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Nuclear Has Nine Times the Potential of Solar, Report Says

The United States’ capacity for the expansion of nuclear power is almost nine times greater than for that of solar thermal power, according to research funded by nonprofit utility consortium the Electric Power Research Institute and carried out by Oak Ridge National Laboratory.

After taking into account physical and geographic capacities of potential sites for power plants, there is the potential for 515 GW worth of large nuclear reactors in the country, compared to only 60 GW of dry-cooled solar thermal energy production, according to Application of Spatial Data Modeling and Geographical Information Systems (GIS) for Identification of Potential Siting Options for Various Electrical Generation Sources.

The solar figure falls to just 18 GW when restricted to potential water-cooled plants, which are more efficient than air-cooled facilities. There is the potential for 158 GW worth of new advanced coal plants to be constructed, the report says.

Researchers divided the lower 48 states into almost 700 million cells of one hectare apiece, and judged each cell on its potential power generation, regulatory burdens specific to the site – for example being sited in an ecologically sensitive area – and natural resources, such as water for cooling.

In August 2011, the U.S Department of Agriculture awarded the Electric Power Research Institute $1 million to fund an industry-led cap and trade system for water quality. EPRI will use the Conservation Innovation Grant to initiate water quality pilot trades in the Ohio River Basin, which covers parts of Illinois, Indiana, Kentucky, Maryland, Ohio, Pennsylvania, Tennessee and West Virginia.

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9 thoughts on “Nuclear Has Nine Times the Potential of Solar, Report Says

  1. I find it incredibly irresponsible to produce an article like this without once informing the reader of the great variation in costs generated by nuclear waste, coal extraction and solar equipment manufacturing, to list just a few examples.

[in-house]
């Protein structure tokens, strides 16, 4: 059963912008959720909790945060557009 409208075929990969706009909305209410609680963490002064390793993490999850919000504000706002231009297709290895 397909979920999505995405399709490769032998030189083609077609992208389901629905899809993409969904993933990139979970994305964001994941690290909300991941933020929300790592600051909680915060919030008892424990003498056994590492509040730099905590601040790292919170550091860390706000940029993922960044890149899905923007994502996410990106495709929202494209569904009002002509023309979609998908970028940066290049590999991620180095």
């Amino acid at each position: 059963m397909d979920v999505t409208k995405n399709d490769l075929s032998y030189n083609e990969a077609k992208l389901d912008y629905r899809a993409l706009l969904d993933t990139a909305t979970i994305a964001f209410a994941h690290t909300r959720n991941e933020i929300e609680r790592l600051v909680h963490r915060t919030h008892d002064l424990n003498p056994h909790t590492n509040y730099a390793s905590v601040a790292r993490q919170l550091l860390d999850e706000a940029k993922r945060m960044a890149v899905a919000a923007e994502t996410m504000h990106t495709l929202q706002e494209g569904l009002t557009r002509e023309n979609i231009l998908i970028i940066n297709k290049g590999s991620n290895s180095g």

2. We the people must work together to insure that none of these units will be built. We should be retiring NUKES and Coal plants not building more of them until they can demonstrate that they are safe, that they have zero adverse environmental and public health impacts and are not terrorist targets.

    Germany is on the right track. Decentralized solar PV, ground source heat pumps, geothermal, combined heat and power, wind, smart grids, Net-Zero-Energy buildings, public high speed rail transportation, feed-in-tarrifs and other “efficiencies” will get us where we need to go without needing to continue down these “privatize the profits” and “socialize the externalities” roads.

    We will never get more than 30% renewables as long as we keep clinging to the flawed underlying assumption that we need to build more baseload that can’t be turned off. Some how energy companies are not subject to the Clean Air and Clean Water Acts and have free rein to harm people and the planet for their profit. Do we really need another disaster in say California or New York before we wake up?

    I don’t want any of these utility scale facilities in my backyard or in anyone elses back yard or near my kids school. Solar panels on the roof is another story entirely.

    There is no Planet B….

  3. Incredibly irresponsible, really Aleia?

    Not every article can include all facts and data available. This article was only meant to inform the readers that you can get 515 GW worth of large nuclear reactors in the country, compared to only 60 GW of dry-cooled solar thermal energy production.

    I find it incredibly irresponsible that you didn’t mention the huge environmental impact of vast solar fields vs the smaller nuclear power plants footprint.

  4. Steve,

    have you ever been in a nuke plant. They are built a whole lot better than 99% of the structures around. Yes nuclear has issues but do you have any clue where the material to build solar cells comes from? strip mining in China.

    Please get all the facts before ranting.